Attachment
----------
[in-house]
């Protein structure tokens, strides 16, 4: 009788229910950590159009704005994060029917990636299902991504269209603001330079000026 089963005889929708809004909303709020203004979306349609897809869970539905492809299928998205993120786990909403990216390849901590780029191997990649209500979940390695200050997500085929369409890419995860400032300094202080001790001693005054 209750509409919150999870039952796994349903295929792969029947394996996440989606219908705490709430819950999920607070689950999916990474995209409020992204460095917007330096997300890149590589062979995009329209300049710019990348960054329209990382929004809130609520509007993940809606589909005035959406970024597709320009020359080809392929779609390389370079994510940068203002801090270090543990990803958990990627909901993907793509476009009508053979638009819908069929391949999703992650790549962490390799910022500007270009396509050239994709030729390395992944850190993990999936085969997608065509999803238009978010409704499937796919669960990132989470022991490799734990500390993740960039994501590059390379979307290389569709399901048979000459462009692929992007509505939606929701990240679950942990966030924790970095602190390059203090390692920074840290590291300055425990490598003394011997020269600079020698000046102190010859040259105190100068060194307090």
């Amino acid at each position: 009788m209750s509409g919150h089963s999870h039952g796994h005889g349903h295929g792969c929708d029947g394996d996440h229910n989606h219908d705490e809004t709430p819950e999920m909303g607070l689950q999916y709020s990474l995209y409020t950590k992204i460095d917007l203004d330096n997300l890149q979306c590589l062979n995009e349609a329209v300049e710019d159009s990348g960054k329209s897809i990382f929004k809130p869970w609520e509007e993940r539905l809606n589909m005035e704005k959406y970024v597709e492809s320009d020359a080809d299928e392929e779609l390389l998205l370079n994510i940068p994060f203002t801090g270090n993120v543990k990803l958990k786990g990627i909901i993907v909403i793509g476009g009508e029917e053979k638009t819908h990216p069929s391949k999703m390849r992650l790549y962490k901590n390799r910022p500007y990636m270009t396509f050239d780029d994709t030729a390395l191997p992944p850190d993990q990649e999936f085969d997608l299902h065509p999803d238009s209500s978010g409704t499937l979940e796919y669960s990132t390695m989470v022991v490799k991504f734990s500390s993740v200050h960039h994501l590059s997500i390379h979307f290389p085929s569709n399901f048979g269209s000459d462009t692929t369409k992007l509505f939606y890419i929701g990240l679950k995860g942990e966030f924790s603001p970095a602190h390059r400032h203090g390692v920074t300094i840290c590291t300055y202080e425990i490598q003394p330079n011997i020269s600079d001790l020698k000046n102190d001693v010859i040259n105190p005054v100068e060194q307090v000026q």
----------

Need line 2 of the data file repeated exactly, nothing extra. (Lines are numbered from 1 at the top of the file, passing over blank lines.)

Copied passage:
């Protein structure tokens, strides 16, 4: 009788229910950590159009704005994060029917990636299902991504269209603001330079000026 089963005889929708809004909303709020203004979306349609897809869970539905492809299928998205993120786990909403990216390849901590780029191997990649209500979940390695200050997500085929369409890419995860400032300094202080001790001693005054 209750509409919150999870039952796994349903295929792969029947394996996440989606219908705490709430819950999920607070689950999916990474995209409020992204460095917007330096997300890149590589062979995009329209300049710019990348960054329209990382929004809130609520509007993940809606589909005035959406970024597709320009020359080809392929779609390389370079994510940068203002801090270090543990990803958990990627909901993907793509476009009508053979638009819908069929391949999703992650790549962490390799910022500007270009396509050239994709030729390395992944850190993990999936085969997608065509999803238009978010409704499937796919669960990132989470022991490799734990500390993740960039994501590059390379979307290389569709399901048979000459462009692929992007509505939606929701990240679950942990966030924790970095602190390059203090390692920074840290590291300055425990490598003394011997020269600079020698000046102190010859040259105190100068060194307090």